'HOW DO YOU KNOW THEY'RE DEAD?,' 10:56 a.m. — The judge asked Bales of the victims: "How do you know they're dead?" Bales answered that he has seen the Army's investigation report, Afghan investigation report and heard testimony to that effect during a hearing last fall. "I formed the intent as I raised my weapon prior to shooting them, sir." Judge: "Was it your intent to end the lives of the persons you were aiming your weapon at?" Bales: "Yes, sir."
SOLDIER SPEAKS, 10:43 a.m. — After a lengthy review of the charges, the judge said to Bales: "What I want you to do now is tell me in your own words why you believe you're guilty of these offenses." Bales reads from a statement in a clear and steady voice, describing his actions for each killing in the same terms: "I left the VSP (Village Stability Platform at Belambay) and went to the nearby village of Alkozai. While inside a compound in Alkozai, I observed a female I now know to be Na'ikmarga. I formed the intent to kill Na'ikmarga, and I did kill Na'ikmarga by shooting her with a firearm. This act was without legal justification, sir."
VICTIMS NAMED, 10:24 a.m. — The judge read the names of two girls Bales wounded — Robina and Zardana — which evoked last fall's hearing when those young victims testified in bright head coverings and sipped from juice boxes. The judge was reading the names of the victims referred to in each charge.
NO QUESTIONS, 10:20 a.m. — Bales has had no questions for the judge about any of the premeditated or attempted murder charges.
JUDGE BREAKS DOWN CHARGES, — 9:56 a.m. — For each murder charge, the judge, Col. Jeffery Nance, asked Bales whether he understood the four elements: that the victim is dead; that the death resulted from Bales' actions; that the killing was unlawful; and that the killing was premeditated.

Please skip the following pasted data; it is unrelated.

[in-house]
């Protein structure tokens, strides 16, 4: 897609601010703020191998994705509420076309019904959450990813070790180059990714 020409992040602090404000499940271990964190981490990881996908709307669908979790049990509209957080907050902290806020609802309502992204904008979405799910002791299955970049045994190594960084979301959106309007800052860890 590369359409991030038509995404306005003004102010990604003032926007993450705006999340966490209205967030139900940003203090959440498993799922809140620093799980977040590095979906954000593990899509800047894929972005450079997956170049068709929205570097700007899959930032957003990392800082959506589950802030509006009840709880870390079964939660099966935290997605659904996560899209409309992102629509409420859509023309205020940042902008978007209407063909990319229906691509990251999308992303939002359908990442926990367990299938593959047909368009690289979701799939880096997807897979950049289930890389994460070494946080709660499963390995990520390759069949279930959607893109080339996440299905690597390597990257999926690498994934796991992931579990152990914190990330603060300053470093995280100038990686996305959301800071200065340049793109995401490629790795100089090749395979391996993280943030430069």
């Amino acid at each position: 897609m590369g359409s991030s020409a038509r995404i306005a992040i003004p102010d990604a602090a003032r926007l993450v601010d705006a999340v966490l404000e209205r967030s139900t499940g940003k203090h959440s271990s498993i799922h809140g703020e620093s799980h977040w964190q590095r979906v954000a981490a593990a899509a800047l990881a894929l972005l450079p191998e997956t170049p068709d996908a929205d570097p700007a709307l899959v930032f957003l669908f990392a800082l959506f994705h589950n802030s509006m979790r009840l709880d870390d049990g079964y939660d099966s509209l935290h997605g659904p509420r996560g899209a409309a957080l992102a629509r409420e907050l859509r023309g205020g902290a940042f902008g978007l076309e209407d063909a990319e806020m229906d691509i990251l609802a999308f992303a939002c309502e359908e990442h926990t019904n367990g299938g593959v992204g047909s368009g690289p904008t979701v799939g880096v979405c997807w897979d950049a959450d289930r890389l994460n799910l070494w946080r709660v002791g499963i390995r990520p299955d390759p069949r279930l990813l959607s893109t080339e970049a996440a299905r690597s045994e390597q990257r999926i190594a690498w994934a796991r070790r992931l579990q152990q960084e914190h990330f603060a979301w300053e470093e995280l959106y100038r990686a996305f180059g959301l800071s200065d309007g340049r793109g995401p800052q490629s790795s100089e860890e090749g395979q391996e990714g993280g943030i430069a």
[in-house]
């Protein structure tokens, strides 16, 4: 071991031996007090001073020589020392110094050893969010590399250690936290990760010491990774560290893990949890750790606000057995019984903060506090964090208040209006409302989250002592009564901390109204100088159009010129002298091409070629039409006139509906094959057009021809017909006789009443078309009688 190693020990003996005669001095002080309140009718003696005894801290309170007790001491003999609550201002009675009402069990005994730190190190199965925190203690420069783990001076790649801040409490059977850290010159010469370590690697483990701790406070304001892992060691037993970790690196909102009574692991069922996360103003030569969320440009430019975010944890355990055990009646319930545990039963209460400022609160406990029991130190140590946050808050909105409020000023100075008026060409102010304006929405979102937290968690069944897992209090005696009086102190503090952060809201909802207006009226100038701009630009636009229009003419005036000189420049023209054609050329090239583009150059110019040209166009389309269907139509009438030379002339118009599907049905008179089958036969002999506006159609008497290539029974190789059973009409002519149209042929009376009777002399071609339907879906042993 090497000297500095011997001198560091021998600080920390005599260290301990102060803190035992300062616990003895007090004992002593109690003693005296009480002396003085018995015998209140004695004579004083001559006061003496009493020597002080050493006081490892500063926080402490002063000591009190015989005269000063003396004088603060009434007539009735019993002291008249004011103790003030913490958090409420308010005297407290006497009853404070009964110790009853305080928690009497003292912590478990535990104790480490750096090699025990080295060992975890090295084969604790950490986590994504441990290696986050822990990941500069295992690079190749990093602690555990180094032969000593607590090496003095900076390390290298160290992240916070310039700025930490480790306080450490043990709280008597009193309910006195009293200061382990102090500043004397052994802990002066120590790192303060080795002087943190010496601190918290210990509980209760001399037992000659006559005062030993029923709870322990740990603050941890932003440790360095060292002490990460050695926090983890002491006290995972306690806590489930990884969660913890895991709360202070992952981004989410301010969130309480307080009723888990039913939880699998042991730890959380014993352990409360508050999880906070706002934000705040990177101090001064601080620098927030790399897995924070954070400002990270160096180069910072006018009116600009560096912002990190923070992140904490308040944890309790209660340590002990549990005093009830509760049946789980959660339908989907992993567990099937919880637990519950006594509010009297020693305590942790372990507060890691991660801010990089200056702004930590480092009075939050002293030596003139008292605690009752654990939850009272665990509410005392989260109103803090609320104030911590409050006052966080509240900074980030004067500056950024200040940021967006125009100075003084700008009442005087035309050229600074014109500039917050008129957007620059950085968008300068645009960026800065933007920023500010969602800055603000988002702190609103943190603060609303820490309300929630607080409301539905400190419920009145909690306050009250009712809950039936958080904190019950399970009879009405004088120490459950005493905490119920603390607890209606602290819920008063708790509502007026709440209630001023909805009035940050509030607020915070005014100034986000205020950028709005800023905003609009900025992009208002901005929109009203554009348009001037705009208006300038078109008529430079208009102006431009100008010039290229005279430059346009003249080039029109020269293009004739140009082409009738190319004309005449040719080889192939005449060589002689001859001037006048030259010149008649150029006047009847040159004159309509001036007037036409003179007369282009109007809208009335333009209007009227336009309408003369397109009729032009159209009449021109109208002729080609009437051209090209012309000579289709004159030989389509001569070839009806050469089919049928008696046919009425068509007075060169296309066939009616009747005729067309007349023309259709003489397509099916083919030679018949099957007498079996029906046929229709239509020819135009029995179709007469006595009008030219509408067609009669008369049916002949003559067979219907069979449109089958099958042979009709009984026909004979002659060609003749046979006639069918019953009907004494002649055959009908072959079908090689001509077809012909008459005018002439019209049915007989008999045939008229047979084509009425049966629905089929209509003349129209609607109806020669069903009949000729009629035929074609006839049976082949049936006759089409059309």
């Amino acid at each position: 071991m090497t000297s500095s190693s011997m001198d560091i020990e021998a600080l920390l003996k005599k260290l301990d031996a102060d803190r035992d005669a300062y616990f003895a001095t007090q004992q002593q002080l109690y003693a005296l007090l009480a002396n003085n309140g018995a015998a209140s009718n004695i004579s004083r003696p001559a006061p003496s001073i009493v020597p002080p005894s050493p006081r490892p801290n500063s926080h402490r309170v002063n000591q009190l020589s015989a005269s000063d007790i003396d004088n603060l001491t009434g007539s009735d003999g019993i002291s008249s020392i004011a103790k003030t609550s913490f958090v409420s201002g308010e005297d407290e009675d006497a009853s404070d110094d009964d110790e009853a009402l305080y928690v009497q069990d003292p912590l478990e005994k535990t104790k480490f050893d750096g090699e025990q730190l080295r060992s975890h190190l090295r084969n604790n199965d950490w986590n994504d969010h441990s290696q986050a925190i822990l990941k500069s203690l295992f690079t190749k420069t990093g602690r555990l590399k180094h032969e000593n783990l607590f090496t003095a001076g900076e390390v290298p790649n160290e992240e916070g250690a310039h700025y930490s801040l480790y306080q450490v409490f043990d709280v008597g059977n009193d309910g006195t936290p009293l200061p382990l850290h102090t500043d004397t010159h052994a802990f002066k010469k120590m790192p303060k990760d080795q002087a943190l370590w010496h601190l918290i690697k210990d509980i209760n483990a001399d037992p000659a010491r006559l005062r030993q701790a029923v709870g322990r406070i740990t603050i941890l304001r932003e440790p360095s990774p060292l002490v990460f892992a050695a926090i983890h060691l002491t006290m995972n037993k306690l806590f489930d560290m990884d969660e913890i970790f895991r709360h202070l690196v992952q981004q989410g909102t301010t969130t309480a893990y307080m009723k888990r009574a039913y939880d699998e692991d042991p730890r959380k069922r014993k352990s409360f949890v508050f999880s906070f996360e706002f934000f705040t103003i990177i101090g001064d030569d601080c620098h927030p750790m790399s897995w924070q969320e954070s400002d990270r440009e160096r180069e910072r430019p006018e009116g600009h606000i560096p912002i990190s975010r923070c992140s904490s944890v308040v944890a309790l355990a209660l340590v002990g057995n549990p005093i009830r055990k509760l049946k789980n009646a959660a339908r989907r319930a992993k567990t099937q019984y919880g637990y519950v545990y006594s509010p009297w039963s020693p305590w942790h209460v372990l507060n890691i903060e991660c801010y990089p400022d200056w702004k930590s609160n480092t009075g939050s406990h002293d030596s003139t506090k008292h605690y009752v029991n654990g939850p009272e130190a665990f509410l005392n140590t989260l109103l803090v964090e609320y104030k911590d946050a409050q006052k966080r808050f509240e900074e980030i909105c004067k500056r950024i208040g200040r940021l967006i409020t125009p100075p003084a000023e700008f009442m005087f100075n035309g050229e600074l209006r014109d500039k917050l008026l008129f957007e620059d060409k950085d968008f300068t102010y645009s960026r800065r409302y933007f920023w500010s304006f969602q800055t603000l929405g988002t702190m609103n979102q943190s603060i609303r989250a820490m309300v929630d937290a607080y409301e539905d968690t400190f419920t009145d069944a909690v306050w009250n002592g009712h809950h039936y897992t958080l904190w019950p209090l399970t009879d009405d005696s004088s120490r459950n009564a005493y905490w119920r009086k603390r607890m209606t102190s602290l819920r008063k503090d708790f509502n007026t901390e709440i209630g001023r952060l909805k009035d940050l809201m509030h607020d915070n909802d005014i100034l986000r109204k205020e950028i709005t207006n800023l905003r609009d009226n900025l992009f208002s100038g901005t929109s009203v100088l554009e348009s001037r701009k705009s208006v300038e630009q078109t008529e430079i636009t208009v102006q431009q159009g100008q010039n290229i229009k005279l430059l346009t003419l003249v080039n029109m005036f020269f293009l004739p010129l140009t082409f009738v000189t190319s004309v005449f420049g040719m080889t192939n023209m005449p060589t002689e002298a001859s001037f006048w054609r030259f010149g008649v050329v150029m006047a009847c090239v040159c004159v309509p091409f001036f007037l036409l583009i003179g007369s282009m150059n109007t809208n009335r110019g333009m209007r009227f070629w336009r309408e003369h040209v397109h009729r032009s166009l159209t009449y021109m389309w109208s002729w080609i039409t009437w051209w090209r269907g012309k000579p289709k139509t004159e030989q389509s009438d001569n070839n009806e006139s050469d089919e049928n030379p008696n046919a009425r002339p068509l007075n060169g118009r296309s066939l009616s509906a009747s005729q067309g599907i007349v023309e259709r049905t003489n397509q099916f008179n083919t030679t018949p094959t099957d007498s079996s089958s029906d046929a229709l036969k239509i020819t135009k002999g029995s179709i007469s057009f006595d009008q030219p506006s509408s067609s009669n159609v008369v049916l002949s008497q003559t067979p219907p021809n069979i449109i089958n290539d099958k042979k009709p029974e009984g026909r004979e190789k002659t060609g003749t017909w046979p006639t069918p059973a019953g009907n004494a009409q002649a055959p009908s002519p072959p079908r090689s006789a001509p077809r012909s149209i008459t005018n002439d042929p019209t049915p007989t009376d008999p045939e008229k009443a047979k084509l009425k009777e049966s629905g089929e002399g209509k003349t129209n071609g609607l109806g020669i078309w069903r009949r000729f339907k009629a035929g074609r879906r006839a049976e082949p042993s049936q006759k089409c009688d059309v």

HEARING RESUMES, — 9:49 a.m. — After a brief recess, the hearing continued with the judge asking Bales about his guilty pleas in the slayings. Judge: "Is everything in the stipulation true?" Bales: "Yes, sir." The judge asked if there is anything in the stipulation that Bales does not want to admit to as true. Bales: "No, sir."
JUDGE TO QUESTION SOLDIER, 9:23 a.m. — Bales signed a lengthy stipulation of facts about his actions the night of the killings. The judge says he'll question Bales about the details he acknowledged in that document. The hearing then went to a brief recess.
GUILTY, 9:14 a.m. — Bales has pleaded guilty to avoid the death penalty. He made the plea in a military courtroom to multiple counts of premeditated murder and other charges.
JUDGE SPEAKS TO BALES, 9:09 a.m. — The judge, Col. Jeffery Nance, explained Bales' rights and asked if he understands them. Bales stood and answered: "Yes, sir, I do." Judge told him he can remain seated unless otherwise instructed.
HEARING BEGINS, 9:05 a.m. — The proceedings have started. Bales is sitting next to his attorneys, Emma Scanlan and John Henry Browne. Browne is a well-known Seattle-area lawyer whose clients have included serial killer Ted Bundy and the teenage thief known as the Barefoot Bandit. The 6-foot-6 Browne has a sometimes brash courtroom style.
FAMILY SUPPORT, 8:58 a.m. — Prior to the hearing beginning, Bales was in the courtroom, speaking with his wife and touching her elbow. Karilyn Bales has supported her husband throughout the legal proceedings, saying he is a loving father to his two children.
HUGE MEDIA PRESENCE, 8:50 a.m. — The number of media vehicles waiting for the Bales hearing was so large that a regular lane of traffic was blocked off near the JBLM gate to accommodate them before moving the first group to the security screening area. There, as with past hearings, vehicles had to have all doors open and were screened by a dog and a handler wearing a bullet proof vest. As media filed in to the work area, John Henry Browne and Lance Rosen, attorneys for Bales and his family, were seen talking in a separate parking lot. It looks like that for this hearing, media in the work area will have a four-camera split-screen view of the proceedings, in order to show different areas of the courtroom.